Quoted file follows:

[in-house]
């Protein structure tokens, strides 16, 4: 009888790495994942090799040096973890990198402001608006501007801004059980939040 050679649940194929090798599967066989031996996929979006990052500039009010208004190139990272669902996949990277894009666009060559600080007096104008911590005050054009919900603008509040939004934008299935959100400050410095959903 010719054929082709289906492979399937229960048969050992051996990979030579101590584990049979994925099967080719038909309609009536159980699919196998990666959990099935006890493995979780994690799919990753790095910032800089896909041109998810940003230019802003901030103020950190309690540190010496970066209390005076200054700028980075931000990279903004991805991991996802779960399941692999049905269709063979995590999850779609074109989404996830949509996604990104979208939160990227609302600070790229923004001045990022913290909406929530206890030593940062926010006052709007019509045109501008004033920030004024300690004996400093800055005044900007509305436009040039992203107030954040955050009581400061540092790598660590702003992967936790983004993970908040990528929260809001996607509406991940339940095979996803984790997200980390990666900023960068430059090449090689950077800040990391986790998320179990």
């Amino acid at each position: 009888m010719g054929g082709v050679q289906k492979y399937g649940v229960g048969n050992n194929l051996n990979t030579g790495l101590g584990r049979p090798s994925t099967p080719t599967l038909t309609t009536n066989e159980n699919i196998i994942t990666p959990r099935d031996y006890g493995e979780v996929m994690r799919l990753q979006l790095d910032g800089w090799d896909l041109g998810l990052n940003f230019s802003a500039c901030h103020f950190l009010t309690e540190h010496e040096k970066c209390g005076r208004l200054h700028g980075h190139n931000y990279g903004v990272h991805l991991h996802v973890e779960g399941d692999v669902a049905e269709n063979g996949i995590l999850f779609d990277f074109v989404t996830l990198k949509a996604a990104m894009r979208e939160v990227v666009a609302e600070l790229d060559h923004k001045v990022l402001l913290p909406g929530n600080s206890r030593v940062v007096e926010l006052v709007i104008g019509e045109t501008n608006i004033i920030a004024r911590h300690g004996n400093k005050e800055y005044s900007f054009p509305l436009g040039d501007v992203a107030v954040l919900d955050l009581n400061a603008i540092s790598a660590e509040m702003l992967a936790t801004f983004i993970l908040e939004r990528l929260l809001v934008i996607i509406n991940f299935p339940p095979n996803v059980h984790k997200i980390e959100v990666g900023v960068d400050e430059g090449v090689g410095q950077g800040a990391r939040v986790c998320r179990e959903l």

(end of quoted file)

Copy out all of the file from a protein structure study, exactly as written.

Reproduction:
[in-house]
């Protein structure tokens, strides 16, 4: 009888790495994942090799040096973890990198402001608006501007801004059980939040 050679649940194929090798599967066989031996996929979006990052500039009010208004190139990272669902996949990277894009666009060559600080007096104008911590005050054009919900603008509040939004934008299935959100400050410095959903 010719054929082709289906492979399937229960048969050992051996990979030579101590584990049979994925099967080719038909309609009536159980699919196998990666959990099935006890493995979780994690799919990753790095910032800089896909041109998810940003230019802003901030103020950190309690540190010496970066209390005076200054700028980075931000990279903004991805991991996802779960399941692999049905269709063979995590999850779609074109989404996830949509996604990104979208939160990227609302600070790229923004001045990022913290909406929530206890030593940062926010006052709007019509045109501008004033920030004024300690004996400093800055005044900007509305436009040039992203107030954040955050009581400061540092790598660590702003992967936790983004993970908040990528929260809001996607509406991940339940095979996803984790997200980390990666900023960068430059090449090689950077800040990391986790998320179990």
């Amino acid at each position: 009888m010719g054929g082709v050679q289906k492979y399937g649940v229960g048969n050992n194929l051996n990979t030579g790495l101590g584990r049979p090798s994925t099967p080719t599967l038909t309609t009536n066989e159980n699919i196998i994942t990666p959990r099935d031996y006890g493995e979780v996929m994690r799919l990753q979006l790095d910032g800089w090799d896909l041109g998810l990052n940003f230019s802003a500039c901030h103020f950190l009010t309690e540190h010496e040096k970066c209390g005076r208004l200054h700028g980075h190139n931000y990279g903004v990272h991805l991991h996802v973890e779960g399941d692999v669902a049905e269709n063979g996949i995590l999850f779609d990277f074109v989404t996830l990198k949509a996604a990104m894009r979208e939160v990227v666009a609302e600070l790229d060559h923004k001045v990022l402001l913290p909406g929530n600080s206890r030593v940062v007096e926010l006052v709007i104008g019509e045109t501008n608006i004033i920030a004024r911590h300690g004996n400093k005050e800055y005044s900007f054009p509305l436009g040039d501007v992203a107030v954040l919900d955050l009581n400061a603008i540092s790598a660590e509040m702003l992967a936790t801004f983004i993970l908040e939004r990528l929260l809001v934008i996607i509406n991940f299935p339940p095979n996803v059980h984790k997200i980390e959100v990666g900023v960068d400050e430059g090449v090689g410095q950077g800040a990391r939040v986790c998320r179990e959903l």